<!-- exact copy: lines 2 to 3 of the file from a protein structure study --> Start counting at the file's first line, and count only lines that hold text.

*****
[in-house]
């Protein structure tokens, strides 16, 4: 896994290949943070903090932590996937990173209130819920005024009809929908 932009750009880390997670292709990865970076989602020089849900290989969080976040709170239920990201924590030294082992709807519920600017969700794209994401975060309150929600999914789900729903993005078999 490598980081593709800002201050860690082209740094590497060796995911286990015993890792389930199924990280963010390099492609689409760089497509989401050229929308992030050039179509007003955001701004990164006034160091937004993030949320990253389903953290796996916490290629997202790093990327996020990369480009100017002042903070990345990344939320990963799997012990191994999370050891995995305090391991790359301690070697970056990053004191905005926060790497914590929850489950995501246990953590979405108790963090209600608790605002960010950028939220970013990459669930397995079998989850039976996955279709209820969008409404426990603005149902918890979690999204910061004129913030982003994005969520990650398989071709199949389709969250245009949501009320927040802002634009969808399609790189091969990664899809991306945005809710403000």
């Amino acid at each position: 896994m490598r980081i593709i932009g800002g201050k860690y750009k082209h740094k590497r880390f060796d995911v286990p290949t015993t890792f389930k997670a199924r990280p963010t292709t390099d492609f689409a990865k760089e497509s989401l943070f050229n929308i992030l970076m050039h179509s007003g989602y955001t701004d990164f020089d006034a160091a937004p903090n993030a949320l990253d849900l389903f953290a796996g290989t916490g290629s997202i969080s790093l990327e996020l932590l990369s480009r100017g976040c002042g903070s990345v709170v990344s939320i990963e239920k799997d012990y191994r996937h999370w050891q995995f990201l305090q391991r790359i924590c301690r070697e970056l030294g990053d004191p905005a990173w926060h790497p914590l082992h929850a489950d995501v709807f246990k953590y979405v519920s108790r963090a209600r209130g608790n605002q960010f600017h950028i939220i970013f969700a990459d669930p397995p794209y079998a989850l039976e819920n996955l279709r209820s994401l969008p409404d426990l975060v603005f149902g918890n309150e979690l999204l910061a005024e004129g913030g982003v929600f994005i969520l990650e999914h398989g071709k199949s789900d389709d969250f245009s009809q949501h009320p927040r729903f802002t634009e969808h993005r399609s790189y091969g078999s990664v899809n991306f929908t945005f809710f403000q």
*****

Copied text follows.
């Protein structure tokens, strides 16, 4: 896994290949943070903090932590996937990173209130819920005024009809929908 932009750009880390997670292709990865970076989602020089849900290989969080976040709170239920990201924590030294082992709807519920600017969700794209994401975060309150929600999914789900729903993005078999 490598980081593709800002201050860690082209740094590497060796995911286990015993890792389930199924990280963010390099492609689409760089497509989401050229929308992030050039179509007003955001701004990164006034160091937004993030949320990253389903953290796996916490290629997202790093990327996020990369480009100017002042903070990345990344939320990963799997012990191994999370050891995995305090391991790359301690070697970056990053004191905005926060790497914590929850489950995501246990953590979405108790963090209600608790605002960010950028939220970013990459669930397995079998989850039976996955279709209820969008409404426990603005149902918890979690999204910061004129913030982003994005969520990650398989071709199949389709969250245009949501009320927040802002634009969808399609790189091969990664899809991306945005809710403000």
């Amino acid at each position: 896994m490598r980081i593709i932009g800002g201050k860690y750009k082209h740094k590497r880390f060796d995911v286990p290949t015993t890792f389930k997670a199924r990280p963010t292709t390099d492609f689409a990865k760089e497509s989401l943070f050229n929308i992030l970076m050039h179509s007003g989602y955001t701004d990164f020089d006034a160091a937004p903090n993030a949320l990253d849900l389903f953290a796996g290989t916490g290629s997202i969080s790093l990327e996020l932590l990369s480009r100017g976040c002042g903070s990345v709170v990344s939320i990963e239920k799997d012990y191994r996937h999370w050891q995995f990201l305090q391991r790359i924590c301690r070697e970056l030294g990053d004191p905005a990173w926060h790497p914590l082992h929850a489950d995501v709807f246990k953590y979405v519920s108790r963090a209600r209130g608790n605002q960010f600017h950028i939220i970013f969700a990459d669930p397995p794209y079998a989850l039976e819920n996955l279709r209820s994401l969008p409404d426990l975060v603005f149902g918890n309150e979690l999204l910061a005024e004129g913030g982003v929600f994005i969520l990650e999914h398989g071709k199949s789900d389709d969250f245009s009809q949501h009320p927040r729903f802002t634009e969808h993005r399609s790189y091969g078999s990664v899809n991306f929908t945005f809710f403000q």